Groblersdal is the typical small town in Mpumalanga. Next to this liquor store was what appeared like a cross between a pub, club and shebeen. Situated on one of the main roads, this uh, establishment had some banging tunes resonating from the speakers and the distinct smell of Black Label that has been spilled. Did I mention this was at 2pm on a Tuesday…

Just before I took the R25 guiding me towards Bronkhorstspruit, there was this curiosity on the side of the road with around 500m of make-shift stalls on the side of the road with people briskly doing trade of fresh fruit, vegetables and curios. It really did look odd hey. Anyway, just after this flea-market was the turn-off onto the R25. This road starts of in Johannesburg and takes you all the way here. So, whereas most people join the R25 at the other end, I joined it at the opposing end. It greeted me with a dead cow on the side of the road. I did not take a picture!!!

I mentioned the newly-laid tar on the R544, which I branched off onto from the R25. Travelling down the R25 would take you to Bronkhorstspruit which is around 50km away from Witbank towards Pretoria. The R25 would then take you through Kempton Park and onto Johannesburg. It’s not an impressive road by any measure though unlike the road above – smooth roads taking you into the horizon…

I’m not really sure what this monument commemorates. If I had to hazard a guess, it would be some war memorial. Then again, anyone with eyes would associate the old coat of arms and antique shotgun to a war memorial!

This was truly the weirdest thing I have seen in my entire time here. It is, what appears to be, a truck tyre graveyard. Old tyres don’t get retread or melted down to make new ones – they travel from far and wide all the way to Witbank to die in peace on a farm 25km from the town. I somehow thought about the Elephant Graveyard from The Lion King and then realised that apparently Glenwood in Durban is actually an old Elephant Graveyard which explains why there are so many ants there. Not sure how true that is though!

As dusk crept up on me, I concluded my journey by driving into a derelict part of Witbank that I had not encountered before. At this point, one has to use gut instinct and prior knowledge of the town to figure out where to go and how to actually get back home. Nevertheless, as darkness fell and I reached home, it seemed, for once, an ending that I wouldn’t have liked. Whereas the day allowed these gems of realisation to shine on me, I ended up in a dirty metropolis at night with carbon spewing from the multitude of vehicles rushing home after an equally polluted day. I guess everything doesn’t end with a happy end but you need to cherish the memories that you gained on the way – even though they were fleeting drive-bys or short-stops like I made at the various attractions on the way. Nevertheless, it has been something I don’t want to forget J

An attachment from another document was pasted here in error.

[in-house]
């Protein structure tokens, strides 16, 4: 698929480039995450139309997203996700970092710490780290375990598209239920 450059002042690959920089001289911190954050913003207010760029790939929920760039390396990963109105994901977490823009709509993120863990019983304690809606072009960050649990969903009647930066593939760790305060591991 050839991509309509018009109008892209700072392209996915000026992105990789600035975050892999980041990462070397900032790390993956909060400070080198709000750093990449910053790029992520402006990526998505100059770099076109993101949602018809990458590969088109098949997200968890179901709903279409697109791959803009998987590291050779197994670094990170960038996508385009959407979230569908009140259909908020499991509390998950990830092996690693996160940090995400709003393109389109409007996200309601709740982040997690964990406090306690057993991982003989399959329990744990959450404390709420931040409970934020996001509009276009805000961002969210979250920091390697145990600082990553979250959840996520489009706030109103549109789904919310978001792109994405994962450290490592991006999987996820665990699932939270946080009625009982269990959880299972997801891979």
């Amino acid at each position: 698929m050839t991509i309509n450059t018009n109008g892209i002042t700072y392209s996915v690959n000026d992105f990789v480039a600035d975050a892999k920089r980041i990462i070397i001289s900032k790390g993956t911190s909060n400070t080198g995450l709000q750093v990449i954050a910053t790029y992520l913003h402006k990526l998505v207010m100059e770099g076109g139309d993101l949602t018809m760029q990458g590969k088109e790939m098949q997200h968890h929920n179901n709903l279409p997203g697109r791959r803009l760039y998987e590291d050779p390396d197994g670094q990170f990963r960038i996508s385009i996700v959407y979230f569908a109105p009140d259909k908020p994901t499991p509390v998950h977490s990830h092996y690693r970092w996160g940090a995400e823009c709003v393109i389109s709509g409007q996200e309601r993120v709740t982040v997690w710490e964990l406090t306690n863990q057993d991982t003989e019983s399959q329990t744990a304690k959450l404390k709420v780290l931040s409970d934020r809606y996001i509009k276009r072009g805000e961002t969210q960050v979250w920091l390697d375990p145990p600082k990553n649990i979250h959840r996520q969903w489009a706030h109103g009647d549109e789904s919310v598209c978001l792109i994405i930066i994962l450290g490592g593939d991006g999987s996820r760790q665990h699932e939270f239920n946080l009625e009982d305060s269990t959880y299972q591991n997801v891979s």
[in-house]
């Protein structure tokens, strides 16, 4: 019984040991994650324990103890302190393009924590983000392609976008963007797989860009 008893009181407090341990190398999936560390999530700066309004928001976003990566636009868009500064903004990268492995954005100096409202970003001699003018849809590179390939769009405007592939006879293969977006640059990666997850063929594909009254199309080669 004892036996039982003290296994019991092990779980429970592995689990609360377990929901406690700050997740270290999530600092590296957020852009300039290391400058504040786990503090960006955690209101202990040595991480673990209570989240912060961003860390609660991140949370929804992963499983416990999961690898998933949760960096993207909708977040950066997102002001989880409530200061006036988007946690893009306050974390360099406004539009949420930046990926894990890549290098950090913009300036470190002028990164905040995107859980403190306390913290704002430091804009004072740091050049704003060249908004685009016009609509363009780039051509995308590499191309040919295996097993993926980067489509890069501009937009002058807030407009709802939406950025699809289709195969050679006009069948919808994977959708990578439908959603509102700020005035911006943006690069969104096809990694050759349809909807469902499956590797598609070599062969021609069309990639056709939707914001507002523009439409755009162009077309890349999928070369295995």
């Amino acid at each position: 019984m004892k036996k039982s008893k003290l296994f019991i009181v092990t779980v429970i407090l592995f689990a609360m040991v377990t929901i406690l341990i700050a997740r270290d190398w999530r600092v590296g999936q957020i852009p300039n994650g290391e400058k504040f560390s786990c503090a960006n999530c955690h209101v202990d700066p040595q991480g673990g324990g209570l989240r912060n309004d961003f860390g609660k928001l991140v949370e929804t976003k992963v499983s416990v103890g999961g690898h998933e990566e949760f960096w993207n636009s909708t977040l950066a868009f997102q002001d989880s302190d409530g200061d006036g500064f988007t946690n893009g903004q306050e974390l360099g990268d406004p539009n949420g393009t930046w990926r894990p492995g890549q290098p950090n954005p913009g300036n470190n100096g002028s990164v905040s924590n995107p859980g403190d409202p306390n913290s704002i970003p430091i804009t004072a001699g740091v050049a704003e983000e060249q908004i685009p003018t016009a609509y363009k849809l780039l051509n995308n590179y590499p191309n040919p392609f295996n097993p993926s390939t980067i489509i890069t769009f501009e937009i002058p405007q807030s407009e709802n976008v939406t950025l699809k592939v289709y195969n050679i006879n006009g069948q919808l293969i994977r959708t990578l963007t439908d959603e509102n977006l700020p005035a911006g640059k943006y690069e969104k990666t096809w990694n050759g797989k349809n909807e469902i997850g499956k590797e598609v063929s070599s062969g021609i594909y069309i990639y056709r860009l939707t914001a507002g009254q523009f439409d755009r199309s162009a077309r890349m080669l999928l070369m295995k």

Day 20: I hate it when I forget my camera

Facebook has caused one really noticeable phenomena amongst young people that was really overlooked before is the photograph. Well, in actual fact, I don’t think that many people actually print out these photographs and display them as was the case before, but the digital still has really seen a boom. These ease of uploading countless pictures up onto the internet for the world to see has meant that having a digital camera or camera-enabled mobile phone is a must. I’ve embraced this fully – I think I’ve uploaded over a thousand pictures onto Facebook already! Anyway, this blog is not about pictures – simply because I forgot my freaking camera!

The site when you approach Duvha is similar to Kendal in the spectacular nature of it all. The one thing I noticed on the Tuesday morning that I drove to Duvha first was that at the turn to the station, it appears as if the station is situated in a valley. How smart – having these smoke stacks rising 250m into the air and then situating it in a valley meaning the mean height of the exhaust fumes is exactly where our air that we breathe comes from! Then, as I drove for another ten minutes, the true nature of this structure hit me. Mind you, the speed limit on that road was 100kph and driving for 10 minutes gets you pretty far! I don’t really know if I can use the word “beautiful” to describe a power plant but it’s something that comes to mind. It really is a hideous structure built purely for purpose and without any real aesthetics taken into account but the monstrous size of it all has this weird beauty to it. It’s kinda like Saturn or something. A bunch of gas molecules that have a strange affinity to each other so they randomly attract to each other and they end up looking real good. Come to think about it, that’s how humans are! Your girlfriend of boyfriend is a bunch of molecules attracted to each other because of some arbitrary code in the DNA and the final product is something relatively beautiful.